This one has an additional problem of that it only works when we run it for the first time, because we can’t create the same user twice. A possible solution would be to wrap the CREATE USER ... in an additional IF NOT EXISTS (SELECT * FROM pg_catalog.pg_user ... query, but that’s just… Ugh. No.

Back to square one

Let’s go back to the way how it should be done, by using the become and become_user directives. But how do we handle the sudo password? We tell sudo to not ask for a password by editing the /etc/sudoers files. The line to add is:

vagrant ALL=(postgres) NOPASSWD:/bin/sh

This tells sudo that the user vagrant on ALL hosts can run the /bin/sh program with NOPASSWD as the user postgres. I’m explicitly limiting the possible commands to /bin/sh as that is the only command we need to be able to run to make things work. I don’t want to add more if I don’t need to.

The Ansible tasks are now:

- name: Enable passwordless sudo
  lineinfile: dest=/etc/sudoers regexp=^vagrant line="vagrant ALL=(postgres) NOPASSWD:/bin/sh"

- name: Create a PostgreSQL database user
  postgresql_user: name=project password=project role_attr_flags=CREATEDB state=present
  become: yes
  become_user: postgres
  become_method: sudo

For added bonus we can cleanup the sudoers file after we are done by removing the line we added.

Happy hackin’!

P.S.: If you want to use a good quality Ansible role for PostgreSQL take a look at this one. Thanks to Gilles Cornu for pointing it out!

Tags: ansible, postgresql, provisioning, vagrant.
Categories: Development, Programming, Software.

Helping juniors debug

by Robert Basic on June 23, 2016.

These days I spend most of my time reviewing code. Lots and lots of code. It’s mostly written by juniors and some of it is good, some of it is bad. I try to be patient, to be a good mentor, to hopefully teach (and be taught), while not letting out of sight that the most important thing is that the code does the right thing in the right way. The business and the users come first, after all.

When I encounter a piece of code that looks like a bug, I run the code myself to verify it. After that I usually ask a short question, something like “Hey, what does this code do? I think there’s a bug in it”. There are times when the author figures it out on their own and fixes it, or asks for help. If the former, great, if the latter, I either give them some time to figure it out on their own, or help them debug it — depending on the difficulty of the bug.

What I don’t do is outright tell them what the bug is, or even worse, how to fix it without giving them the chance to understand the bug. How are they going to learn like that?

Granted, guiding them through the entire debugging process can be slow and difficult, so this might not be a good approach when the deadline is close.

I do believe that taking the time to guide them can be rewarding for all parties involved. They get to learn by doing, get an insight on how a more senior developer works and thinks, and I, the very least, get to improve my communication skills by being forced to explain my thought process in words.

What are you trying to do?

That’s usually my first question. It’s important to understand what they think is going on, so I can guide them better. It also prevents me from assuming they know something that might be fundamental knowledge for a senior, but not so much for a junior.

My end goal is not just to fix a bug, but to actually teach, help them understand what is going on, so the next time they can fix the bug on their own, or prevent it from happening in the first place.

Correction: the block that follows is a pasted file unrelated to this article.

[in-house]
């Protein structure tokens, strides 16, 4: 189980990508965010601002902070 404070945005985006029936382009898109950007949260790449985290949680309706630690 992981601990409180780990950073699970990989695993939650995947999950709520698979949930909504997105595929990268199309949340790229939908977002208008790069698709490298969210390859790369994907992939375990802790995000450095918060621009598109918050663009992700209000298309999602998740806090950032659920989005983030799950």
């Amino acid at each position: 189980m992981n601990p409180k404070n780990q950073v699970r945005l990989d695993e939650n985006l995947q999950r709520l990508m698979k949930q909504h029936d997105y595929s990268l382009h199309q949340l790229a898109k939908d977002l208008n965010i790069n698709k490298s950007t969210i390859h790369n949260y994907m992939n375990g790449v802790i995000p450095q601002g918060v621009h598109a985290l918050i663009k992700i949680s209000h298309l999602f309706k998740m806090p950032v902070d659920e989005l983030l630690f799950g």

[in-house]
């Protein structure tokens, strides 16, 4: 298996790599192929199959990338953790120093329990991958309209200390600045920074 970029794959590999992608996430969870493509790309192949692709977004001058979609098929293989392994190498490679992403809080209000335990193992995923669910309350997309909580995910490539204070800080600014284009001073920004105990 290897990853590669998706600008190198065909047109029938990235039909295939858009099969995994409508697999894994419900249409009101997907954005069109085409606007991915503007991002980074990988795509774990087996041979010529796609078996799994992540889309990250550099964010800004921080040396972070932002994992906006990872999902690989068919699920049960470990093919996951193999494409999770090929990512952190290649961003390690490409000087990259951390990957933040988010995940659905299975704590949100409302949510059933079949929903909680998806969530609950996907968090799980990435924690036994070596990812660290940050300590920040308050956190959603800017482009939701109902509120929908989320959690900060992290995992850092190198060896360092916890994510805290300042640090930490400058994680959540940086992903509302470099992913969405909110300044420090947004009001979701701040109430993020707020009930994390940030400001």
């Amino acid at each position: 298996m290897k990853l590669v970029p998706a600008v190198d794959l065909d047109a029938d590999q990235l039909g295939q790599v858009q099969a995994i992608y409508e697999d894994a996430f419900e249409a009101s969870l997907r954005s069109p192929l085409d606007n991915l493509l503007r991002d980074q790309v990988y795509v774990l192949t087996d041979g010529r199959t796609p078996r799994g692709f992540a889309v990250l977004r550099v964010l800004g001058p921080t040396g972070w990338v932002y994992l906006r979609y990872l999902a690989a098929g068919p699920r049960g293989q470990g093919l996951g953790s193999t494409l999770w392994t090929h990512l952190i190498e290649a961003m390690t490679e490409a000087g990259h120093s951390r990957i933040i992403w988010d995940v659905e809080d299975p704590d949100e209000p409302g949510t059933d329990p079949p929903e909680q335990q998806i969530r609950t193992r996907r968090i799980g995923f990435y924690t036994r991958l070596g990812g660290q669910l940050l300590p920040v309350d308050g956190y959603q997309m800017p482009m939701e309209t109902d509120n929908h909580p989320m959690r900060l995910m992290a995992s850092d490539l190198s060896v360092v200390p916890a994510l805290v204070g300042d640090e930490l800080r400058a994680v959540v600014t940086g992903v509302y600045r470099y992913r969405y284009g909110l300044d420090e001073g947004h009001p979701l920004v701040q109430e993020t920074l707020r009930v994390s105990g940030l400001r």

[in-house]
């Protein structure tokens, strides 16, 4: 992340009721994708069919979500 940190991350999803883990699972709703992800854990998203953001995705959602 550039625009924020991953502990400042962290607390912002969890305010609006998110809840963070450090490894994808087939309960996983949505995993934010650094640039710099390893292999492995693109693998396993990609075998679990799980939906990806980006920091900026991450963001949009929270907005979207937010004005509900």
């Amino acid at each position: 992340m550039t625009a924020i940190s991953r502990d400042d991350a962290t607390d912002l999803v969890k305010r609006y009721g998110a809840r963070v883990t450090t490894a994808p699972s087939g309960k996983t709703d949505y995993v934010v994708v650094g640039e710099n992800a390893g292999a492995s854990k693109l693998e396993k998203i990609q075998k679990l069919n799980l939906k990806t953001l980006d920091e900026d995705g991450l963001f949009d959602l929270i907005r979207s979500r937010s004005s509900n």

What does the code do?

Next thing I ask for is an explanation of the code, line by line if needed. This is probably the slowest part of this process, but I think it is necessary as it can point out places where their knowledge is lacking. They might don’t understand a language feature, misread how an internal API method needs to be called, think that the code does one thing, but actually it does something else, because hey! that’s how it works. And we’ve all been in a situation when we misunderstood something. It’s OK. Our job is to teach them, just as we were taught.

During this part I try to not interrupt them, I let them finish. I keep track of all the bits they got wrong and go back to those one by one once they are done with explaining the code.

Again I try not to flat out tell them what they got wrong, but to guide them to the correct answer. Asking simple questions like “Are you sure that it’s doing what you think it’s doing?”, or “Have you read the manual entry for that method call?” can be at times enough to make them see their mistake. “Oh, I’m passing a string and it should have been an array!” (side note: PHP 7 can’t come soon enough to all of our projects).

If they just don’t know what they got wrong, explain it to them. Don’t try to skip over any parts that might seem obvious to you — it might not be so obvious for them.

Rinse and repeat for all the parts they got wrong.

Let’s find that bug

Now when they have a better understanding of the code, ask them to find the root cause of the bug. I repeat myself, but guiding them to the moment of discovery is much better than just leading them straight to the answer. Let them have their “A-ha!” moment. I know those moments are the best moments for me.

At this point they should be able to tell you what be a good fix for the bug. If it’s a good fix, great. If not, ask them something like “Do you think doing X would be a better approach?” and explain why it would be.

This is a long process that can take up quite some time, even up to an hour or an hour and a half. You’ll probably need to do it more than once because, well, there are many types of bugs and not all bugs can be debugged the same way, but it is going to be rewarding for both you and the junior. And the more you do it, the faster it will be.

Until one day when they will be teaching the next junior on the team how to debug.

Tags: debugging, mentoring, teaching.
Categories: Development, Programming.